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Bangladesh capital faces acute water crisis

Date: 13-Dec-01
Country: BANGLADESH

Soldiers, carrying water in mobile tanks, have been supplying slums areas housing nearly a quarter of Dhaka's population, city officials said yesterday.

In spite of the fact that Dhaka regularly faces devastating floods in the wet season, higher consumption resulting from new housing projects and population growth of over six percent annually was outstripping supplies.

Hundreds of men, women and children queue up at roadside water taps every morning jostling to have a quick bath, wash clothes or to grab a pot-full of drinking water.

"The water scarcity was due to growing consumption by the city's hugely expanding multi-storied housing complexes and pollution of the Buriganga," Azharul Haq, Managing Director of the Water and Sewerage Authority (WASA), told Reuters.

Hundreds of tonnes of waste and harmful chemicals are dumped in the Buriganga river from tanneries and industries lining its banks.

"Those without running water drink from the river or other derelict sources exposing them to health hazards," he added.

Haq said the water crisis was likely to deepen during the summer when ground water levels would drop further.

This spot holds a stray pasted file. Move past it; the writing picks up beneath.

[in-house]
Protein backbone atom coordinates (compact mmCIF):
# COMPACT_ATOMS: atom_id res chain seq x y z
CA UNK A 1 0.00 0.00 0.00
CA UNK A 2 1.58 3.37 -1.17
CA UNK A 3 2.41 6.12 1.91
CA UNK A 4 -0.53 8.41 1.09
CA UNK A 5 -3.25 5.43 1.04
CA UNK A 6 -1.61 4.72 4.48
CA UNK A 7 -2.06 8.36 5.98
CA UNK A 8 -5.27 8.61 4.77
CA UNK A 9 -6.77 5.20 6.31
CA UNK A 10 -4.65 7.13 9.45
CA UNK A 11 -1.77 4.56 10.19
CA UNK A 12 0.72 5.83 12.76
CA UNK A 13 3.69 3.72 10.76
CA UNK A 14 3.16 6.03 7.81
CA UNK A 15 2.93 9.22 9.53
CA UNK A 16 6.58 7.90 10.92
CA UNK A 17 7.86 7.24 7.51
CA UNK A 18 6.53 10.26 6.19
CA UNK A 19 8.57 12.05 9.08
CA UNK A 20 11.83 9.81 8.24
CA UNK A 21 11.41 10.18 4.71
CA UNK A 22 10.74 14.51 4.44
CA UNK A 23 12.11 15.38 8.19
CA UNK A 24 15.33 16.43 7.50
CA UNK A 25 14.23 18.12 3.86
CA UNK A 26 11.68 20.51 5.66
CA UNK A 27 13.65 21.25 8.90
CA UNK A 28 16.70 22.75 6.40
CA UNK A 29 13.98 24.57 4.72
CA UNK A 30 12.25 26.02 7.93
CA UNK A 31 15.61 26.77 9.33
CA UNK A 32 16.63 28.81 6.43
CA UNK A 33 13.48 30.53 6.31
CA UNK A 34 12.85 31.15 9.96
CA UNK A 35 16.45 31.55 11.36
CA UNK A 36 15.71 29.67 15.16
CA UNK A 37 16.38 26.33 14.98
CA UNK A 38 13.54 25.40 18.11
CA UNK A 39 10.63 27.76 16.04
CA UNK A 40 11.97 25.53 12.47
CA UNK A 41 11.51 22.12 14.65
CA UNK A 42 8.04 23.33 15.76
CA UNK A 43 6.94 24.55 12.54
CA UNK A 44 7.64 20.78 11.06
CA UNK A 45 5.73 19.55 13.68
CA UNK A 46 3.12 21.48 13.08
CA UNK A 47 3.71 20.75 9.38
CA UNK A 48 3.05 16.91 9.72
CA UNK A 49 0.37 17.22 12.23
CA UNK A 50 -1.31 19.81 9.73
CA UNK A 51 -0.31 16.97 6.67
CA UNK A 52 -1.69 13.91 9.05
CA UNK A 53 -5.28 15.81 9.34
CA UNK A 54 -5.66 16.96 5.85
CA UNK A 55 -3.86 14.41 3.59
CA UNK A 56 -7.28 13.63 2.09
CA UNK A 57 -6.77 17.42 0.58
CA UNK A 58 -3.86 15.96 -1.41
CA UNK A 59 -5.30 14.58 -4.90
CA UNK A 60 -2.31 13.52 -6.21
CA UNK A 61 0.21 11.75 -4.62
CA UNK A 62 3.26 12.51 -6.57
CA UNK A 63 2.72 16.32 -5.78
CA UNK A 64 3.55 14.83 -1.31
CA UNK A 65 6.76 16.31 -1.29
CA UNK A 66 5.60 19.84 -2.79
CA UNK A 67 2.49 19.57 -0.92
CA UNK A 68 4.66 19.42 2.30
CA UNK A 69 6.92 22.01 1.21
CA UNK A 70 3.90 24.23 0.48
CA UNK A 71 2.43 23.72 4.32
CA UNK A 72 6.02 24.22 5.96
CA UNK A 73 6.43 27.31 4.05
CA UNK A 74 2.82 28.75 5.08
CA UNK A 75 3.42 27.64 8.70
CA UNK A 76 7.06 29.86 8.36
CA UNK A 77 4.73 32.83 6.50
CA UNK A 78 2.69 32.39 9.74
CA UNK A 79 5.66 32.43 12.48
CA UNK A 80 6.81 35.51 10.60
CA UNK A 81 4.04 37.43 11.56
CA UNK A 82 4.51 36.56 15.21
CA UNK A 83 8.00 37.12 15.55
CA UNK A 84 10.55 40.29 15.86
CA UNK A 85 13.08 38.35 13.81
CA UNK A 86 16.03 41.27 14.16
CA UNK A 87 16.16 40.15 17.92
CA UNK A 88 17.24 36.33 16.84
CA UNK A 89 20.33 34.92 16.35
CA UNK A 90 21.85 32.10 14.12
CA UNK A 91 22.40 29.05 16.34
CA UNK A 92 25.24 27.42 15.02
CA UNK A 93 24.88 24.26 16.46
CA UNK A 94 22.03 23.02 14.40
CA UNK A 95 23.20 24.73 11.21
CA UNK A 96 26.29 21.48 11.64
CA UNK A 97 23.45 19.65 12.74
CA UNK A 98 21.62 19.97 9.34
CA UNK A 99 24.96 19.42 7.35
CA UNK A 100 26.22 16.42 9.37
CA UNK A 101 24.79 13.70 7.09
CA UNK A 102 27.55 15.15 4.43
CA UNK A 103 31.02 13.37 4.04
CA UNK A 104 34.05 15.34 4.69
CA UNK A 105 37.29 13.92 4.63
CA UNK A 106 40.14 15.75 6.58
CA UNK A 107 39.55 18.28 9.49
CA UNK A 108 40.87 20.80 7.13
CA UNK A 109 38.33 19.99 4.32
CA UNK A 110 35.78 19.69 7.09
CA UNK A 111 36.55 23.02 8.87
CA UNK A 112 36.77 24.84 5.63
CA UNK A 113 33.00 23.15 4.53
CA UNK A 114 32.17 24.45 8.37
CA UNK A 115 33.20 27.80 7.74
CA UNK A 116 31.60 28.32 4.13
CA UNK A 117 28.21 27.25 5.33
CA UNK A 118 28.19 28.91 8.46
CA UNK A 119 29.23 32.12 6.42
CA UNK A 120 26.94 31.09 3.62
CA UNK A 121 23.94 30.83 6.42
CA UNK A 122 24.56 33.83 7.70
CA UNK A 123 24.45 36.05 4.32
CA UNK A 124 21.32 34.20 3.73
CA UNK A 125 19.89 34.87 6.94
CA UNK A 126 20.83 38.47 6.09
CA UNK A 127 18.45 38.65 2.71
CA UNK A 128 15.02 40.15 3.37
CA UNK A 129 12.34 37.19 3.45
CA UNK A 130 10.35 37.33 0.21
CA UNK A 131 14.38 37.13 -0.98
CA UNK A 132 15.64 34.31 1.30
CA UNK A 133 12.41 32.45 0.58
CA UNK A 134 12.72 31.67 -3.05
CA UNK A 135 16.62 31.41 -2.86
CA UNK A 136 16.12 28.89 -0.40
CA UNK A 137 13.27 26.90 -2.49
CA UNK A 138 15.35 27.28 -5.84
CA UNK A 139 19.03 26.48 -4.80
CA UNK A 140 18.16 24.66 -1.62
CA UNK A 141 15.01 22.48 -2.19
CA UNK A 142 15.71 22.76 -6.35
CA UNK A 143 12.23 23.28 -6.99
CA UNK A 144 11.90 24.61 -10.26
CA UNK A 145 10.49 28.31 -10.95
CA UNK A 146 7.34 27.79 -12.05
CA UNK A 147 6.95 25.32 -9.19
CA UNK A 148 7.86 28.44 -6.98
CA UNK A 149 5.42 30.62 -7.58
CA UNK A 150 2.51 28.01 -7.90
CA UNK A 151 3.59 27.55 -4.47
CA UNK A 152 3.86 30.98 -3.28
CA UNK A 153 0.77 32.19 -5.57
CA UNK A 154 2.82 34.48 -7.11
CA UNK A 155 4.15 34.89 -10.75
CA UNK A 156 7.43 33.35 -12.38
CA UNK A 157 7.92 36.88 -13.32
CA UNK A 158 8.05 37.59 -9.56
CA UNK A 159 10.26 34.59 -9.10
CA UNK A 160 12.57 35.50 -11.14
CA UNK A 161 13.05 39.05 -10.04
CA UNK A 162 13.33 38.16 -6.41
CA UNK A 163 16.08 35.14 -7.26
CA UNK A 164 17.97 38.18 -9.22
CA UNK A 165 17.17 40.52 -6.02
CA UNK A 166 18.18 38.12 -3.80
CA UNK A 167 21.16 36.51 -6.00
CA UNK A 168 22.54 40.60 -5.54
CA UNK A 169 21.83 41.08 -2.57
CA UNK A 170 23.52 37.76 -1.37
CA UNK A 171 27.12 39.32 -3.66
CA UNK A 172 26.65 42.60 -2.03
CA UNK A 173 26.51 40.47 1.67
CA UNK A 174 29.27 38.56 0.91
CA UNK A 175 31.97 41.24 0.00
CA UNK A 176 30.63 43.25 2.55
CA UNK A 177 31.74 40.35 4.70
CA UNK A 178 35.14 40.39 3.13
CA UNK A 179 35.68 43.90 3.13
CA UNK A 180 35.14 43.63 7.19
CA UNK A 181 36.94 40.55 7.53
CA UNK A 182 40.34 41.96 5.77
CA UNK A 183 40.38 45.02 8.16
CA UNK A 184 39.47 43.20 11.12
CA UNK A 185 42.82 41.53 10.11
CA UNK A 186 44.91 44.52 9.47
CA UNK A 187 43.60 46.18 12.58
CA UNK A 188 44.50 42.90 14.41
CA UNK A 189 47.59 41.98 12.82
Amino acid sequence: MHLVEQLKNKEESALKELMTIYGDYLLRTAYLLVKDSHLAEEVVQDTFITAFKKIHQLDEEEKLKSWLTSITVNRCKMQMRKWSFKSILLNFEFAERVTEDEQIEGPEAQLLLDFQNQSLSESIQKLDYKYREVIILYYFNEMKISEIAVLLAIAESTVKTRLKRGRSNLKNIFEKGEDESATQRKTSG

Water experts blame the decline in ground water levels on pumping from deep tubewells for irrigation and other purposes.

According to Haq, ground water levels had been falling by nearly six feet (two metres) per year.

"WASA has a capacity to supply 1.27 billion litres per day against a demand of 1.6 billion litres for residents in the capital".

Haq said WASA's efforts to increase water supplies faced difficulties because many of the 750 deep tubewells it used in the capital were unusable because of falling ground water levels.

The situation could be helped by the opening of a $131 million surface water treatment plant in the Syedabad area of the city, expected next June.

The Syedabad plant will have capacity to supply 225 million litres of clean water each day, Haq said.

City officials, however, warned it could prove a drop in the ocean given the huge population pressures facing Dhaka.

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